To summarise Maud’s significance, the John Foulds-Maud MacCarthy partnership is strongly reminiscent of the marriage of Robert and Clara Schumann. Nowadays he is famed as one of the major Romantic composers firmly in the repertoire but when he and Clara married she was more celebrated, as an outstanding concert pianist. Maud had enjoyed a similar reputation: she was a child prodigy and played the violin to crowned heads of Europe before becoming a soloist with some of the leading orchestras of Europe and America. We should not speculate on how her career would have flourished had she not been afflicted with neuritis and that blow led indirectly to the work for which she is being celebrated in this exhibition. Her first trip to India (1908) came long before meeting Foulds (in 1915) and the inception of his own passion for Indian music. She was lured there by two loves: for her brother Charles (who, like so many of her dearest, was to die there) and for Theosophy and her intimate friendship with Annie Besant. It was only natural that she would add music to the list and this is what she championed on her return to England. We may think that Indian music was spearheaded here in the 60s by Ravi Shankar and The Beatles but the fashion can be traced back to the late 18th - early 19th centuries when tunes collected in India were performed in the colonialists’ salons both there and in this country. Maud took things to a new level by delivering lecture-demonstrations around the country. By all accounts (including newspaper cuttings and letters from the likes of Rabindranath Tagore and AH Fox Strangways, a leading musicologist and authority of Indian music) they were very well received. Maud took up causes with her usual fiery determination and they were later espoused by Foulds and even more associated with him, though he did acknowledge her part, to the extent of admitting that almost everything he had learnt about Indian music had come from her. It was only in the last four years of his life that he was able to study the music at first hand and put some of his ideas into practice, in India itself. By that time Maud had moved on to various social projects and handicraft enterprises, which were quite in keeping with the ideals of Gandhi, and for most of this period husband and wife lived apart. Foulds, at All India Radio, New Delhi, was allowed to experiment with the ideals about which Maud had written and lectured a quarter of a century earlier. He created and composed for an Indo-European orchestra, mixing Indian and Western instrument and styles, which in many ways prefigured the Vadya Vrind radio ensemble established in the early 50s by Ravi Shankar. He developed a system of modal composition (actually before getting to India) based on the Indian ragas and, again, on what he had learnt from Maud, who had also foreseen this musical development. Perhaps most notoriously, he is (wrongly) credited with getting the harmonium banned from All India Radio (a highly controversial state of affairs which lasted for over 30 years). Maud had railed against this Western import in lectures and articles 30 years before the ban actually came into force. She was joined by Foulds and other influential purists who thought the instrument was like some weed that was spreading out of control and killing the delicate blooms of ancient Indian music. Foulds nicknamed the offending box ‘harm-omnium’ and certainly campaigned to have it banned, though it could not have been in his remit actually to authorise the ban. The problem was that keeping it off the radio did not check its wider popularity and by the early 70s AIR conceded defeat and the harmonium is still going strong.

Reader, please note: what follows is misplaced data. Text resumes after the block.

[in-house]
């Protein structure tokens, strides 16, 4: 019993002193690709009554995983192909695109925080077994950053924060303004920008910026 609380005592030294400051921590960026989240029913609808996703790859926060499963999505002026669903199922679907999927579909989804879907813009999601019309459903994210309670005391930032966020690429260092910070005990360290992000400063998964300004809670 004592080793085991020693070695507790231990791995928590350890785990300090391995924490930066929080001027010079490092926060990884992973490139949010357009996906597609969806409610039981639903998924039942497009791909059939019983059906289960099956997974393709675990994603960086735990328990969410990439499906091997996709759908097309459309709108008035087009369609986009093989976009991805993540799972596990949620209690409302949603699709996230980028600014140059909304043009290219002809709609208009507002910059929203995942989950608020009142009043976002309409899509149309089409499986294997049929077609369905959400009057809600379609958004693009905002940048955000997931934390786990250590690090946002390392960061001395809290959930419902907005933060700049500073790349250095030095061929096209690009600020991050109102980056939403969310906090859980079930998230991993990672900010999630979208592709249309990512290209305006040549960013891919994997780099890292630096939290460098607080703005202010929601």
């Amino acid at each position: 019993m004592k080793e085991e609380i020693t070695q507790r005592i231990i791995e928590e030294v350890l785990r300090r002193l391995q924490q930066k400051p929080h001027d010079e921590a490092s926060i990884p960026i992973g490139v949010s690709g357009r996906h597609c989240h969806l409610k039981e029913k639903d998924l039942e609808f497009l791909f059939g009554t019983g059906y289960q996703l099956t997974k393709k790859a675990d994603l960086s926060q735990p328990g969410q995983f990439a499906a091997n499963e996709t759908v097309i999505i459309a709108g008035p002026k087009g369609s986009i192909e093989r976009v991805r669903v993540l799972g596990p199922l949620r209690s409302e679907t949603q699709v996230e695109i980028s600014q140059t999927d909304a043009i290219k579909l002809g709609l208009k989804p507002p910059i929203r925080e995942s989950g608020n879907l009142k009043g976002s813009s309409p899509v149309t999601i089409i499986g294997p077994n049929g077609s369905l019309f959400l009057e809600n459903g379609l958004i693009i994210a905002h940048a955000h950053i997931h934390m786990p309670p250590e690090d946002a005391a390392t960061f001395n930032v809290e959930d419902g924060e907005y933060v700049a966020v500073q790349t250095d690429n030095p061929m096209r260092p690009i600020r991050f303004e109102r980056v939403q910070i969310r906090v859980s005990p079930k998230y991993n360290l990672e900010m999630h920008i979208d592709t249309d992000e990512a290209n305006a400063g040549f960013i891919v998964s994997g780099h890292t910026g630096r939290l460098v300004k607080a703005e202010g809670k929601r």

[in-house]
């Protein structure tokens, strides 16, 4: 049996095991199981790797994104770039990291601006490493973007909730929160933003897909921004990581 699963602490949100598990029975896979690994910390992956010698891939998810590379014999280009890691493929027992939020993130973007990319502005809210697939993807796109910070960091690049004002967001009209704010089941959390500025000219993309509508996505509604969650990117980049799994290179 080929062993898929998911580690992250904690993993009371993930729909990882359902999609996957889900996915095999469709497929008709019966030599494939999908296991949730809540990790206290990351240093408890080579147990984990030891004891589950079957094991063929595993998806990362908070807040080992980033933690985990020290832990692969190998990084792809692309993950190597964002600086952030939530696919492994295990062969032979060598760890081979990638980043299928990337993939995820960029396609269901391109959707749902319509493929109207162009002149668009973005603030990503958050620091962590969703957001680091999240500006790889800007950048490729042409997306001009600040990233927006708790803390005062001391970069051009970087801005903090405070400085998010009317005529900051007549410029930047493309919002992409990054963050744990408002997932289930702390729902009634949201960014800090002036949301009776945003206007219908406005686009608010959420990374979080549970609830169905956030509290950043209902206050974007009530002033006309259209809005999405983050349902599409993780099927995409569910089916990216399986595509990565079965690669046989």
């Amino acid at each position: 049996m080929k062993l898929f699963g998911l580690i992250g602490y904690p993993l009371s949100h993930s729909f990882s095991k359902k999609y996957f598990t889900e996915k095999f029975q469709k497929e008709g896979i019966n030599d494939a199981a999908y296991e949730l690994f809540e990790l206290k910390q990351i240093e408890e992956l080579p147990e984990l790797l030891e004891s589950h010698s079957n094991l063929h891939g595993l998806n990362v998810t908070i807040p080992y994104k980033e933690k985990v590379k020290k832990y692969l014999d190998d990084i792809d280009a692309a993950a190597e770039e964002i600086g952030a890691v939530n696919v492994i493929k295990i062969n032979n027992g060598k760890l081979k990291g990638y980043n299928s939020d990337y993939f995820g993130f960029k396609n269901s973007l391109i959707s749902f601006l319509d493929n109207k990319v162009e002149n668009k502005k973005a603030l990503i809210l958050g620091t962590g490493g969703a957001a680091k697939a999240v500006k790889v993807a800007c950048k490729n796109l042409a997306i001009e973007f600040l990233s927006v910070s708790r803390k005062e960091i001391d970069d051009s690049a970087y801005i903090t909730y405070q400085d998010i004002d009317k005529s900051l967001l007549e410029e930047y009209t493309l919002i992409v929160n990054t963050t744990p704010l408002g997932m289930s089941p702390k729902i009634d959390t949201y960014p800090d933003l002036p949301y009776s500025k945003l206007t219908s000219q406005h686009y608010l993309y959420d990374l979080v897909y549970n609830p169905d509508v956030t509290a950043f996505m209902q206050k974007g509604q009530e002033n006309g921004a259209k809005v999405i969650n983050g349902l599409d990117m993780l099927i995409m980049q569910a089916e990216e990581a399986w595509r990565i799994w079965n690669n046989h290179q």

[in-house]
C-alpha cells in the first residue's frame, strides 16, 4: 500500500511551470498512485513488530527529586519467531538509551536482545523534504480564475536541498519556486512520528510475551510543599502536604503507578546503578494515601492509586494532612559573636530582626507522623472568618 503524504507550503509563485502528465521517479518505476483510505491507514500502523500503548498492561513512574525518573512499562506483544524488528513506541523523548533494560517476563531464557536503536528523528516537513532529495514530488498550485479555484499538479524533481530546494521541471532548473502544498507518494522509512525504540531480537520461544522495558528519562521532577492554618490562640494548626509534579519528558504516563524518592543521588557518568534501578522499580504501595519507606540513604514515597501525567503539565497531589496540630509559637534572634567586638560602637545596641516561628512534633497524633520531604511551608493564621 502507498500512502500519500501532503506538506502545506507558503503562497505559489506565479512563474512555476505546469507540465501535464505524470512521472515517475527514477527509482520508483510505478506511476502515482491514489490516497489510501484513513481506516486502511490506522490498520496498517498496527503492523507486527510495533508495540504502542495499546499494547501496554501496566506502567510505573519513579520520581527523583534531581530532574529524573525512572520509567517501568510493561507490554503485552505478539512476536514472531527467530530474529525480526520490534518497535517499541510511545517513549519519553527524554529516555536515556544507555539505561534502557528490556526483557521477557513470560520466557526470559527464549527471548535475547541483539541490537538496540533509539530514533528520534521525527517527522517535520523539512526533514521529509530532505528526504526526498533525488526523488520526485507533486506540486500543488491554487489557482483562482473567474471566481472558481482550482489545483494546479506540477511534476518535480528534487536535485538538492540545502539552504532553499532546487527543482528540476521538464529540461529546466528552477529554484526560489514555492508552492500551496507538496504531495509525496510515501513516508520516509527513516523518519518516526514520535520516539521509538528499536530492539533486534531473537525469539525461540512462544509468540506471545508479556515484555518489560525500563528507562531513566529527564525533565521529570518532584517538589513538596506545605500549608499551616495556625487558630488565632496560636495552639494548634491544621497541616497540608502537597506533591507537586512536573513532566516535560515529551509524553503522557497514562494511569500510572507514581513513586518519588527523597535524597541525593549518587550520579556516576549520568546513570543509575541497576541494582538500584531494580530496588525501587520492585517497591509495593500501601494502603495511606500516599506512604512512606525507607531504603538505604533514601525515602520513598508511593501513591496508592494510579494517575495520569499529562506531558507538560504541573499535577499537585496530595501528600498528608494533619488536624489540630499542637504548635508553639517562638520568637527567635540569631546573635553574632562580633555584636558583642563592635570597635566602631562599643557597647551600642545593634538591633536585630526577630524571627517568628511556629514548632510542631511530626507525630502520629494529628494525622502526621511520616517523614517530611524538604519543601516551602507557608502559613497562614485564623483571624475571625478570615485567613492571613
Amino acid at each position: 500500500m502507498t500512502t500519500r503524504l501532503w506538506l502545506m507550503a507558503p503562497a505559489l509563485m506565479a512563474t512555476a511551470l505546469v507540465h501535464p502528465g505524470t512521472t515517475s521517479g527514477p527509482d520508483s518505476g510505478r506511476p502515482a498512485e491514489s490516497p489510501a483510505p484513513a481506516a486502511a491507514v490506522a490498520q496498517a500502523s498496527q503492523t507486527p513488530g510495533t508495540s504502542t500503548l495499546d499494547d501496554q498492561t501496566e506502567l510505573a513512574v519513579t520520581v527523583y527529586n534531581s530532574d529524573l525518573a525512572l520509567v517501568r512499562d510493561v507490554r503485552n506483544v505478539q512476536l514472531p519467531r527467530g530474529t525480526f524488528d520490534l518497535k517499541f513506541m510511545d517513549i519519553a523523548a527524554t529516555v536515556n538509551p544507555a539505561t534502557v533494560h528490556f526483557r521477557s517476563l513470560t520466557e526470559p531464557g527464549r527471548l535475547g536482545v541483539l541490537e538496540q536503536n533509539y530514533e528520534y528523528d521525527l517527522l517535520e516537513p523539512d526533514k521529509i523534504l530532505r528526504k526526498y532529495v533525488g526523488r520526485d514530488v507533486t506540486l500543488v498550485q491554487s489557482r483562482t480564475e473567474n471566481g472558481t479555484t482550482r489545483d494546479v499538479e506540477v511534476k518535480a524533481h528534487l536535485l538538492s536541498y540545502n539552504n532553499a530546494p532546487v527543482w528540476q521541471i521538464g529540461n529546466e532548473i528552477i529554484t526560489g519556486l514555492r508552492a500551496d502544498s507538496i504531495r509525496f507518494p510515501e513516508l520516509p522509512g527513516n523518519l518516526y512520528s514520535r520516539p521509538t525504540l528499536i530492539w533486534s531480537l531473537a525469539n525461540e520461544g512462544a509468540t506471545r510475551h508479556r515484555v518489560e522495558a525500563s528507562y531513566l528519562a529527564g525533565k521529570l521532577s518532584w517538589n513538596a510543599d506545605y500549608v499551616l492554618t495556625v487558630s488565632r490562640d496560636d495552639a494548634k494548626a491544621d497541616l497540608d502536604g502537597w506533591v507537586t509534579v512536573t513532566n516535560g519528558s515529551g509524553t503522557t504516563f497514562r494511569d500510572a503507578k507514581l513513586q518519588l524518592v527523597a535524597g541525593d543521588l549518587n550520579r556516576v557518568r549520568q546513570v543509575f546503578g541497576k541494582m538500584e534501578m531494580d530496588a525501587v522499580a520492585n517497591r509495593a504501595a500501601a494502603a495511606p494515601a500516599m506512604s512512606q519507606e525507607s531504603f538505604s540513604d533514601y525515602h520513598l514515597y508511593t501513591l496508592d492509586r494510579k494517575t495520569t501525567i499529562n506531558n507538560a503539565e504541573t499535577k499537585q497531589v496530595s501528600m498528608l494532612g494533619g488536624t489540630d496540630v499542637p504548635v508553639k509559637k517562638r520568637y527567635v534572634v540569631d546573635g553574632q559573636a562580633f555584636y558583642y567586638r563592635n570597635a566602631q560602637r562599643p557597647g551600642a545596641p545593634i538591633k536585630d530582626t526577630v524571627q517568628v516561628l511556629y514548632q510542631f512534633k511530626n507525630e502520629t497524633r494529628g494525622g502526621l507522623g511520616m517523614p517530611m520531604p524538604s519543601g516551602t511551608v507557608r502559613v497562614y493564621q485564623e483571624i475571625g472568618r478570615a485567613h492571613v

Foulds died suddenly in 1939 within days of contracting cholera in Calcutta. Equally tragic is the fact that nearly all his output from that period has been lost or destroyed. Maud saw off her third husband, also in India, before returning to England to live out the last decade of her eventful and colourful life. Her true legacy is only coming to light through this archive. Perhaps she was too much of a polymath, taking up one cause after another with a zeal that made being with her, in the words of her son Patrick, like living on the edge of a volcano. She was not afraid of controversy, even ridicule. Her ‘phono-therapy’ (in some ways foreshadowing the highly respected practices of music therapy) attracted accusations of quackery in the press, while her infatuation with the ‘seer-stoker’ (East End labourer-cum-medium) who became her third husband and spiritual guide not only led to the family’s move to India in 1935 but also placed a considerable strain on her other relationships, not least with Patrick, who told me that he just yearned for a normal life—something that could definitely not be expected from Maud MacCarthy! When Foulds started to gain some recognition around 20 years ago, through inclusion in the BBC Proms and other high-profile concerts and the release of a couple of acclaimed CDs (sadly it is a small number and the recognition has come in fits and starts rather than being truly sustained) one thing that most commentators seemed to agree upon was that his music was boldly ahead of it time. If we remember that the driving force behind so much of it was Maud MacCarthy, who was 20 years ahead even of Foulds, we begin to get a clearer picture of her musical influence.